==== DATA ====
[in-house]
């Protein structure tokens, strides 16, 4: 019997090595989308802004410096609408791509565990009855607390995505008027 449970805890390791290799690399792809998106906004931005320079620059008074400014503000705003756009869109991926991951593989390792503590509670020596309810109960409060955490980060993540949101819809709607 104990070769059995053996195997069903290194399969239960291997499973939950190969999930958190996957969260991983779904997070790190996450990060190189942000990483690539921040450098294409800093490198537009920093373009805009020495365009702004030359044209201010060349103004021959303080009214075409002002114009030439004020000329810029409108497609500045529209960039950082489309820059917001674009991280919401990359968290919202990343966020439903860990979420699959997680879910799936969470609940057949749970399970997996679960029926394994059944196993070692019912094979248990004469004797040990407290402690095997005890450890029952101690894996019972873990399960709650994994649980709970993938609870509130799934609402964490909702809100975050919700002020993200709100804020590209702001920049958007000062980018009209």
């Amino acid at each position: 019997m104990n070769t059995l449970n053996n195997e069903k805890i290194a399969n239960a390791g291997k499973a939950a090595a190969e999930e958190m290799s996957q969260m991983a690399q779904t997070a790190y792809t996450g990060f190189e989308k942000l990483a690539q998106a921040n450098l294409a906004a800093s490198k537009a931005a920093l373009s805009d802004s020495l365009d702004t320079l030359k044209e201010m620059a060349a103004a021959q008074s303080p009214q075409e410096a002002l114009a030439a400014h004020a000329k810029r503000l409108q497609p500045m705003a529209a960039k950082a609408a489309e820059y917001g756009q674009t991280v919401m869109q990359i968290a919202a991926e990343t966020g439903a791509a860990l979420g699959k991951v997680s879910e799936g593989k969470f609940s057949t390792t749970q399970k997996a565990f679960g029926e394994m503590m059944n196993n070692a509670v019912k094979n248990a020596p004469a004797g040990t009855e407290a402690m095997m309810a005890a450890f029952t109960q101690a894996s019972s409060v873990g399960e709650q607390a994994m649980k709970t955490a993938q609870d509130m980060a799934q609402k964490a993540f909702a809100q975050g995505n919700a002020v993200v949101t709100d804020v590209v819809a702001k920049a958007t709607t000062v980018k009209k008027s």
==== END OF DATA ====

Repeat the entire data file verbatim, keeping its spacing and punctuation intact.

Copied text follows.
[in-house]
């Protein structure tokens, strides 16, 4: 019997090595989308802004410096609408791509565990009855607390995505008027 449970805890390791290799690399792809998106906004931005320079620059008074400014503000705003756009869109991926991951593989390792503590509670020596309810109960409060955490980060993540949101819809709607 104990070769059995053996195997069903290194399969239960291997499973939950190969999930958190996957969260991983779904997070790190996450990060190189942000990483690539921040450098294409800093490198537009920093373009805009020495365009702004030359044209201010060349103004021959303080009214075409002002114009030439004020000329810029409108497609500045529209960039950082489309820059917001674009991280919401990359968290919202990343966020439903860990979420699959997680879910799936969470609940057949749970399970997996679960029926394994059944196993070692019912094979248990004469004797040990407290402690095997005890450890029952101690894996019972873990399960709650994994649980709970993938609870509130799934609402964490909702809100975050919700002020993200709100804020590209702001920049958007000062980018009209």
């Amino acid at each position: 019997m104990n070769t059995l449970n053996n195997e069903k805890i290194a399969n239960a390791g291997k499973a939950a090595a190969e999930e958190m290799s996957q969260m991983a690399q779904t997070a790190y792809t996450g990060f190189e989308k942000l990483a690539q998106a921040n450098l294409a906004a800093s490198k537009a931005a920093l373009s805009d802004s020495l365009d702004t320079l030359k044209e201010m620059a060349a103004a021959q008074s303080p009214q075409e410096a002002l114009a030439a400014h004020a000329k810029r503000l409108q497609p500045m705003a529209a960039k950082a609408a489309e820059y917001g756009q674009t991280v919401m869109q990359i968290a919202a991926e990343t966020g439903a791509a860990l979420g699959k991951v997680s879910e799936g593989k969470f609940s057949t390792t749970q399970k997996a565990f679960g029926e394994m503590m059944n196993n070692a509670v019912k094979n248990a020596p004469a004797g040990t009855e407290a402690m095997m309810a005890a450890f029952t109960q101690a894996s019972s409060v873990g399960e709650q607390a994994m649980k709970t955490a993938q609870d509130m980060a799934q609402k964490a993540f909702a809100q975050g995505n919700a002020v993200v949101t709100d804020v590209v819809a702001k920049a958007t709607t000062v980018k009209k008027s």